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Biltong’s growing popularity
Biltong and jerky are valued by consumers as healthy and convenient snacks. In South Africa, consumers like their biltong juicy. But the popularity of biltong extends beyond the country’s borders. In the United States, consumers also prefer their jerky with some moisture.
Biltong is popular with consumers everywhere as a healthy and convenient snack.
There are no official estimates for the annual production of biltong in South Africa. However, sources indicate that several major producers ship over 100 tons of biltong annually. It is believed that the total annual production is thousands of tons.
In 2019, Closwa Biltong, Namibia’s largest biltong producer, produced up to 1660 tons of the product per year. There are few countries in the world where biltong is as popular as it is in Namibia.
Millions of locals and tourists enjoy it every day, and the finest brands are exported throughout Africa.
Large food companies have been slow to jump on the biltong bandwagon, but investors have begun to see great potential in supporting biltong startups.
In early 2019, Stryve (which acquired biltong makers Braaitime and Biltong USA) reported that biltong sales in the United States of America had increased by 500%. Stryve Biltong, a fast-growing Oklahoma startup, is taking on the challenge of opening a new biltong production facility.
The company opened a 52,000 square foot facility in Madill, Oklahoma last year after receiving $10 million during a funding round led by Meaningful Partners and Murano Group. The new facility is designed to meet fast-growing orders for Stryve’s products and achieve higher standards.
Although Stryve does not report sales figures, the company estimates that biltong sales will more than double by 2020.
Biltong has become a popular snack around the world, including in Namibia, United Kingdom, Australia, New Zealand, the U.S., and Canada, as well as some countries in Europe, including Denmark, the Netherlands, and Switzerland.
These markets sell biltong through online sites and stores that sell traditional South African products. Biltong has become a tasty snack for people all over the world.
Biltong producers in South Africa are struggling to export their products. Until now, international markets have been virtually closed off due to the lack of an EU-certified biltong factory in South Africa.
The high cost of raw meat and consumer demand for quality and consistency have limited the success of South African biltong.
As more people in the U.S. become aware of biltong – a tasty, healthy snack – they are interested in how the product is made and enjoy the fact that it is not actually cooked but marinated and cured.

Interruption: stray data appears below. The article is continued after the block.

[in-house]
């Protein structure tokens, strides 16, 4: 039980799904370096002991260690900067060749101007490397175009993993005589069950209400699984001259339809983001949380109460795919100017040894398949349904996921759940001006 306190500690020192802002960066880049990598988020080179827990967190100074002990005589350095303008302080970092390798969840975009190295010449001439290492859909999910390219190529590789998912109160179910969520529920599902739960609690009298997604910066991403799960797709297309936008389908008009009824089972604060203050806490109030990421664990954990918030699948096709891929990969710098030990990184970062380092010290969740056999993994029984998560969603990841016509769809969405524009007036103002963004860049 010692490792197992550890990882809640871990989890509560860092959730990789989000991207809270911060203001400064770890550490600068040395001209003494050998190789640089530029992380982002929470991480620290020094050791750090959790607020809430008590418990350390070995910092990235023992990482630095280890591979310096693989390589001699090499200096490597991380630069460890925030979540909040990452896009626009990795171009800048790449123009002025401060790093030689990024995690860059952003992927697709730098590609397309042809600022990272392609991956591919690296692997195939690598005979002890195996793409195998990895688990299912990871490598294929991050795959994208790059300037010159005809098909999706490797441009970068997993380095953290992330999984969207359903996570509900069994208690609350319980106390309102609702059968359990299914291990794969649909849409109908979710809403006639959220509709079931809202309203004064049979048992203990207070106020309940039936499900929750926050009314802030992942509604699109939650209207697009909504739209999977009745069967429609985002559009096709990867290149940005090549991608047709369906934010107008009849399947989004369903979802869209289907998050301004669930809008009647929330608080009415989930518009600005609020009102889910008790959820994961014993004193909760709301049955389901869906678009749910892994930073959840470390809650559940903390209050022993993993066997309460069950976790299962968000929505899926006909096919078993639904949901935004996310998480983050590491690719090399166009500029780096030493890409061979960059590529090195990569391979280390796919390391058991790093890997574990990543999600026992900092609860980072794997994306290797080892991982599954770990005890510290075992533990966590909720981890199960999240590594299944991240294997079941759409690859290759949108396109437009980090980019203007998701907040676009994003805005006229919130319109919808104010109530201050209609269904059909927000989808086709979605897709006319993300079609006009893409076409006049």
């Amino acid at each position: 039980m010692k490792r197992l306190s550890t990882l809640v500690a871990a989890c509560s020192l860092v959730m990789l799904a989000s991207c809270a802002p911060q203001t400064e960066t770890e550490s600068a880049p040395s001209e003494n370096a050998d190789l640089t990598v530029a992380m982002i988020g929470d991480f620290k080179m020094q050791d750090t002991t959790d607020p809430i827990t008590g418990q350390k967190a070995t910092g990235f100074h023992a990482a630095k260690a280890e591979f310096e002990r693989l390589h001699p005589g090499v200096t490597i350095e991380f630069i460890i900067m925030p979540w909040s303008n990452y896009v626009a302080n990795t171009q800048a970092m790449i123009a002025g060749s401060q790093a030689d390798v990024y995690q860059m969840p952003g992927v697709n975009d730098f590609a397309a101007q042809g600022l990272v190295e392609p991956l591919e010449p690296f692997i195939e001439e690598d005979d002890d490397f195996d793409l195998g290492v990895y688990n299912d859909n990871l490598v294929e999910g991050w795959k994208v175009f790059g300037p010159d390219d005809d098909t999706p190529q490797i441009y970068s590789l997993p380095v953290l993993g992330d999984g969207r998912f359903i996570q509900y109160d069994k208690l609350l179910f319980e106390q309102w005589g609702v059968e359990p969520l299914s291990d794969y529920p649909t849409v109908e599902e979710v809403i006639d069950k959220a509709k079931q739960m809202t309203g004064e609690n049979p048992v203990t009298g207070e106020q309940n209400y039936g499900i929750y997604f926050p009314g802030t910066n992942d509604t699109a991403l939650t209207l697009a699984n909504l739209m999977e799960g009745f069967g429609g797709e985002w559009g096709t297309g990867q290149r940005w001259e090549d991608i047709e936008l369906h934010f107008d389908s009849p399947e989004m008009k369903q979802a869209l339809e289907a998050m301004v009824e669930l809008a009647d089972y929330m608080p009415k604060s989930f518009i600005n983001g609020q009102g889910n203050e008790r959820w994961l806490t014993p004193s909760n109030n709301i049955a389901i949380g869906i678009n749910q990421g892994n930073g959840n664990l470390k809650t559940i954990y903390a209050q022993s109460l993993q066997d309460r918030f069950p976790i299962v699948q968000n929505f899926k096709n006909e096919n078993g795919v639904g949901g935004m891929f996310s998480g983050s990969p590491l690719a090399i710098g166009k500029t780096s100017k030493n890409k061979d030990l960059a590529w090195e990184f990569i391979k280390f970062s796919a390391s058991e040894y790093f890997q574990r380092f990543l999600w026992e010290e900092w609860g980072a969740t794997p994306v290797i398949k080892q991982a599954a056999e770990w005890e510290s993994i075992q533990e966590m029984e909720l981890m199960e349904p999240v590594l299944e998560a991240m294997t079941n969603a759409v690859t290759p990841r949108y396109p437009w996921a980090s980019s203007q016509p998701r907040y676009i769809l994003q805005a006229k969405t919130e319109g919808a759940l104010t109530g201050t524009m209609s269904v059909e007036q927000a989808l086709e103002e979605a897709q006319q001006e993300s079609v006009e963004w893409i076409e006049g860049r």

With the expected expansion of the growing meat snack market, including smaller brands and education about the product, biltong could have a bright future.
Biltong, a popular ready-to-eat salted and dried meat product from South Africa, has an interesting history. Preserving meat through salting and drying is not a new concept. Centuries ago, sailors salted and cured meat in wooden barrels.
Before the settlers arrived, the native tribes of Africa developed their own methods of preserving meat. Some methods included the use of salt and drying. Some settlers then adapted these methods because of the need for food preservation.
It is said that before the settlers arrived, the native tribes of Africa developed their own methods of preserving meat. These included salting and drying meat. Some settlers then adapted these methods due to the need for food preservation.
While game was available in large numbers in South Africa, the natives had no way to store the meat they hunted. They dried it in the sun but added vinegar and spices. The spices they used came from Cape Colony, and the vinegar was made by the Huguenots (French grape producers).
Like many indigenous tribes, the early Southern Africa hunters had no way to store their game meat, because if they didn’t eat it quickly, it spoiled.
A rich part of South African history is the willingness to endure difficult situations. One of those difficult situations was finding a way to preserve meat for a cross-continental journey.
The Voortrekkers (early pioneers) were able to cure meat and dry it for up to two weeks before setting out on their journey. The meat was then wrapped in cloth and stored for the next leg of the journey. Thus, drying became an accepted means of preserving meat.
The name biltong is derived from the Dutch words “bil” (“buttocks”) and “tong” (“tongue”). This is because the meat is cut into slices that resemble a tongue.
Nowadays, biltong is produced by both individuals (households, butchers) and large companies using different recipes and processes to produce a product of the highest quality. Many countries have their own distinctive jerky products. In North America, beef jerky is a very popular choice.
Worldwide, charqui, carne seca and carne do sol are most often compared to biltong.